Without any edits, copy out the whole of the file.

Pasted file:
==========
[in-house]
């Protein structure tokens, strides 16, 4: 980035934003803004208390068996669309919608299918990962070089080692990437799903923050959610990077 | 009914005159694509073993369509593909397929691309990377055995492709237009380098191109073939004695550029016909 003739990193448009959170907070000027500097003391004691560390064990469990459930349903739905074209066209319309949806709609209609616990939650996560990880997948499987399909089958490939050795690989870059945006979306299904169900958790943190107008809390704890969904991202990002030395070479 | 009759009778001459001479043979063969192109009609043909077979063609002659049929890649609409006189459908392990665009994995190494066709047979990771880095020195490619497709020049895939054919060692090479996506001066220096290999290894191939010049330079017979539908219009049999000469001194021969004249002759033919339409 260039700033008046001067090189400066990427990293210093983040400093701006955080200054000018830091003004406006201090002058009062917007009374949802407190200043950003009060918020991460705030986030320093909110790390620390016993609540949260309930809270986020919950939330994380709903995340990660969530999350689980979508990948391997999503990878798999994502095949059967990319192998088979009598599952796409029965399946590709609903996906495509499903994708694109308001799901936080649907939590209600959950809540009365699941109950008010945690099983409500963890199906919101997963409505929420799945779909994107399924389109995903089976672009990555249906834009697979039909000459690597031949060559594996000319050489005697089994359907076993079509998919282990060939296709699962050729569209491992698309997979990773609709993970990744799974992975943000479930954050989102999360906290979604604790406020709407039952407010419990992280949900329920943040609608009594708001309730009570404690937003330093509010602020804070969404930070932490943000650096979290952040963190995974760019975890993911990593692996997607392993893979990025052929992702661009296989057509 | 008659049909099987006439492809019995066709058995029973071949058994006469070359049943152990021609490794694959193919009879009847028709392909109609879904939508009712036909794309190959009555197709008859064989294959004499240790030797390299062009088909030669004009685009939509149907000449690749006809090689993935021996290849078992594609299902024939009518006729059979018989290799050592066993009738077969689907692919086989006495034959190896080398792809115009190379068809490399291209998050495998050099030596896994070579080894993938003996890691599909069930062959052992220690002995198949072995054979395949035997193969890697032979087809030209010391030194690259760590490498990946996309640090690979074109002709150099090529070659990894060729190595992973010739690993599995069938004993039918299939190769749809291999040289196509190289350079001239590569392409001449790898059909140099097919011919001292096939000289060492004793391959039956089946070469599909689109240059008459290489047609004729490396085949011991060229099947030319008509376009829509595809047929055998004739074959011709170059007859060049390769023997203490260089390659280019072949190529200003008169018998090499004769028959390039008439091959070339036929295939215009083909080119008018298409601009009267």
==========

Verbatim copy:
[in-house]
């Protein structure tokens, strides 16, 4: 980035934003803004208390068996669309919608299918990962070089080692990437799903923050959610990077 | 009914005159694509073993369509593909397929691309990377055995492709237009380098191109073939004695550029016909 003739990193448009959170907070000027500097003391004691560390064990469990459930349903739905074209066209319309949806709609209609616990939650996560990880997948499987399909089958490939050795690989870059945006979306299904169900958790943190107008809390704890969904991202990002030395070479 | 009759009778001459001479043979063969192109009609043909077979063609002659049929890649609409006189459908392990665009994995190494066709047979990771880095020195490619497709020049895939054919060692090479996506001066220096290999290894191939010049330079017979539908219009049999000469001194021969004249002759033919339409 260039700033008046001067090189400066990427990293210093983040400093701006955080200054000018830091003004406006201090002058009062917007009374949802407190200043950003009060918020991460705030986030320093909110790390620390016993609540949260309930809270986020919950939330994380709903995340990660969530999350689980979508990948391997999503990878798999994502095949059967990319192998088979009598599952796409029965399946590709609903996906495509499903994708694109308001799901936080649907939590209600959950809540009365699941109950008010945690099983409500963890199906919101997963409505929420799945779909994107399924389109995903089976672009990555249906834009697979039909000459690597031949060559594996000319050489005697089994359907076993079509998919282990060939296709699962050729569209491992698309997979990773609709993970990744799974992975943000479930954050989102999360906290979604604790406020709407039952407010419990992280949900329920943040609608009594708001309730009570404690937003330093509010602020804070969404930070932490943000650096979290952040963190995974760019975890993911990593692996997607392993893979990025052929992702661009296989057509 | 008659049909099987006439492809019995066709058995029973071949058994006469070359049943152990021609490794694959193919009879009847028709392909109609879904939508009712036909794309190959009555197709008859064989294959004499240790030797390299062009088909030669004009685009939509149907000449690749006809090689993935021996290849078992594609299902024939009518006729059979018989290799050592066993009738077969689907692919086989006495034959190896080398792809115009190379068809490399291209998050495998050099030596896994070579080894993938003996890691599909069930062959052992220690002995198949072995054979395949035997193969890697032979087809030209010391030194690259760590490498990946996309640090690979074109002709150099090529070659990894060729190595992973010739690993599995069938004993039918299939190769749809291999040289196509190289350079001239590569392409001449790898059909140099097919011919001292096939000289060492004793391959039956089946070469599909689109240059008459290489047609004729490396085949011991060229099947030319008509376009829509595809047929055998004739074959011709170059007859060049390769023997203490260089390659280019072949190529200003008169018998090499004769028959390039008439091959070339036929295939215009083909080119008018298409601009009267």